Earlier this month, Conservative leader Erin O’Toole unintentionally confirmed what was already pretty obvious: the Conservative plan for getting out of the pandemic begins and ends with the vaccine. 

On February 14, the Tory leader tweeted, “There is no end in sight for lockdowns because of the failure to plan the vaccine rollout.”

Yet that is not why lockdowns have been so endless. Again and again, the premiers of the worst-hit provinces — almost all conservatives of some variety — have waited too long to impose public health restrictions, and have been too quick to lift them. 

Using the power of government to pay people to stay home during a pandemic, or even just when people are sick, is too much for these leaders. Giving people something might lead them to realize better things are possible.

Ontario Premier Doug Ford, for example, refuses to reinstate a law that would force employers to give paid sick leave, even after medical officers from across the province wrote to him and noted it is the “easiest choice” to fight the pandemic:

With workplaces having been identified as increasingly significant drivers of COVID-19 outbreaks, we agree that one of these options should be to reinstate guaranteed paid sick leave under the Employment Standards Act, to ensure that workers do not have to choose between their livelihoods and following public health directives.

Right now, we’re in an optimistic period of falling case counts and relaxing restrictions. Things are going relatively well, but we aren’t out of the woods yet, particularly as more infectious COVID-19 variants are just sinking their hooks in. Lynora Saxinger, an infectious diseases physician, has said the loosening of health restrictions is “playing chicken with COVID.”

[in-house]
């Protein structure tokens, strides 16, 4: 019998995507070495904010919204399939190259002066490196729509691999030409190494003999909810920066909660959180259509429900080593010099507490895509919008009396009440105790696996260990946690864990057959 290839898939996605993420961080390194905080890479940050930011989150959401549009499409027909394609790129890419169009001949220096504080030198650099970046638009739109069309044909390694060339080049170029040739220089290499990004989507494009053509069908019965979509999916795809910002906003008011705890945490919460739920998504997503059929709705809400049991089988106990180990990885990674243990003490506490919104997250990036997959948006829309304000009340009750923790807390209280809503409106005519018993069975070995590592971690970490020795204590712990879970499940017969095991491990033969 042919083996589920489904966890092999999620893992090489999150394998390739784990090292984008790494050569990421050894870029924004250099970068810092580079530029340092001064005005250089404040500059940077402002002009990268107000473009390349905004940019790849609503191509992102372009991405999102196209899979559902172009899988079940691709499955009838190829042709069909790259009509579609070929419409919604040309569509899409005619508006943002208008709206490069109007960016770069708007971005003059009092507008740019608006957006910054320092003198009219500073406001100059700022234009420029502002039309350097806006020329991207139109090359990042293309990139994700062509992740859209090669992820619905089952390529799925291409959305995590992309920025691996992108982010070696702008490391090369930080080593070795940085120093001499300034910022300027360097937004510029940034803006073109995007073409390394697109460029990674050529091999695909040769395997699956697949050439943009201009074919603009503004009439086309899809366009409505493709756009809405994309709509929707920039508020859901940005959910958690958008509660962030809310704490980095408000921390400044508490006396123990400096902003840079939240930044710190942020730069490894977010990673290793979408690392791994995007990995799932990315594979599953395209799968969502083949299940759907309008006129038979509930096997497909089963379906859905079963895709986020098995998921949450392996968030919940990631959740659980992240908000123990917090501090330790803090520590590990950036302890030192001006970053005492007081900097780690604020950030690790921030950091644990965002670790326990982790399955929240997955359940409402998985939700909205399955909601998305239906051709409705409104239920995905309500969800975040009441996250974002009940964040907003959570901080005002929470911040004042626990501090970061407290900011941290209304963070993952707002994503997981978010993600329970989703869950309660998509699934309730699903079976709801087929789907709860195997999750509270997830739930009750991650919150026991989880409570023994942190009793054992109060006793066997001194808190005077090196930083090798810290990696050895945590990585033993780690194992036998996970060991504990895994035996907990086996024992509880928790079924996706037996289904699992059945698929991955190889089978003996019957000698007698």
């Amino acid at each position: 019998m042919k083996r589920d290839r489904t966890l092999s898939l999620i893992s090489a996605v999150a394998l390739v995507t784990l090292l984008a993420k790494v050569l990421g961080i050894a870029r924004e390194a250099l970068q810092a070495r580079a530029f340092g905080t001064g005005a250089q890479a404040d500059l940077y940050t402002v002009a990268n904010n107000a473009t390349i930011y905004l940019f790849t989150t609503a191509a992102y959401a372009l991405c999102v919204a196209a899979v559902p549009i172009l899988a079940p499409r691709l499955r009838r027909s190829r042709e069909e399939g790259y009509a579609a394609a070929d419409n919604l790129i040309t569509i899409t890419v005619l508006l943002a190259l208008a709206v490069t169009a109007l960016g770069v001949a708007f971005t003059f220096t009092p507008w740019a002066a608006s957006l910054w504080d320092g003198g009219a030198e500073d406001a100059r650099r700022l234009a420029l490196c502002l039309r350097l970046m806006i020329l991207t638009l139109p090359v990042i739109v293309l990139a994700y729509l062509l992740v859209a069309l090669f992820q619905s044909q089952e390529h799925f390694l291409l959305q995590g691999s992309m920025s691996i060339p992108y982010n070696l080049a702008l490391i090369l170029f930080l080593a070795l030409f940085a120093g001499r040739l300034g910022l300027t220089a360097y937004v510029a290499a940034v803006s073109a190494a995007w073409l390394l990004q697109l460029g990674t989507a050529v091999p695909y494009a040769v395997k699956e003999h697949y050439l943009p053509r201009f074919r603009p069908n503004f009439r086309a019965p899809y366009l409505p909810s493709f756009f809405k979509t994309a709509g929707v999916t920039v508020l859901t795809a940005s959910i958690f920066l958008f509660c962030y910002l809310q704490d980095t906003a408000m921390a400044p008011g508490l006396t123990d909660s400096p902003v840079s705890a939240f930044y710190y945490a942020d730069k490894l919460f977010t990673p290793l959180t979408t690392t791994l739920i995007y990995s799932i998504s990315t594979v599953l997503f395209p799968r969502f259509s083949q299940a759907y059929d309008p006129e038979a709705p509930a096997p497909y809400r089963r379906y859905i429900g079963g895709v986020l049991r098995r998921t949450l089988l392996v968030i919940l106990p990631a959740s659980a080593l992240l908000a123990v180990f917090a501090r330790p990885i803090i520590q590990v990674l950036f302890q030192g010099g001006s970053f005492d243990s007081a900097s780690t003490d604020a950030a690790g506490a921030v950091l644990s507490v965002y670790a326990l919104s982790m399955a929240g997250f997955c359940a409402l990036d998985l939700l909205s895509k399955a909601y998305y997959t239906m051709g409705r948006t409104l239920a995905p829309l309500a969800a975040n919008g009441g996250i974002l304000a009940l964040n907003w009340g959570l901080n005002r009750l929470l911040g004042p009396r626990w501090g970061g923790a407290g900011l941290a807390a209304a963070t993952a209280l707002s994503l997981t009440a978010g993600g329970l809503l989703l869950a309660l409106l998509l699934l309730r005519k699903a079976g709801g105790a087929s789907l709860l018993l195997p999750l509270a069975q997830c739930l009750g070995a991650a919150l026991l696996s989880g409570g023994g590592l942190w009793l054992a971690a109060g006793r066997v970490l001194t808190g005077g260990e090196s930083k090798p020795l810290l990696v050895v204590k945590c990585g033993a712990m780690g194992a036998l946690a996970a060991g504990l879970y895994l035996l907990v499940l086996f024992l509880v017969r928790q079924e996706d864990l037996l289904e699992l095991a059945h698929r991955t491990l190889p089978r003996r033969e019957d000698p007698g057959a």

Imposing restrictions before things get out of hand is hard. When things don’t seem that bad, when cases are rising but not out of control, curtailing people’s freedom doesn’t have the same urgency. So instead, the premiers wait until so many people are dropping dead the public is begging to be locked at home. Keeping things closed at the first signs of hope is also difficult.

This isn’t to say lockdowns are enjoyable, or pleasant. But they are one of the measures we have direct control over to get the virus under control. When someone like O’Toole puts such a singular emphasis on vaccines, it lets too many people off the hook for not doing what is necessary.

The vaccines that have been approved are in high demand, and we have little leverage to get deliveries more quickly. Without the ability to produce our own vaccines, we’re at the mercy of the global market. (We’ll put aside for the moment the ethics of demanding instant access to vaccine supplies, while parts of the world are looking at months or years before they get deliveries of any significant quantity.)

If the provinces had decided in the fall to pre-emptively impose restrictions, would the winter have been this brutal? If the goal was not a manageable level of infections, but no infections, would hospitals have been pushed to the brink? Would so many thousands have died? Would we have been forced to stay away from our families over the holidays?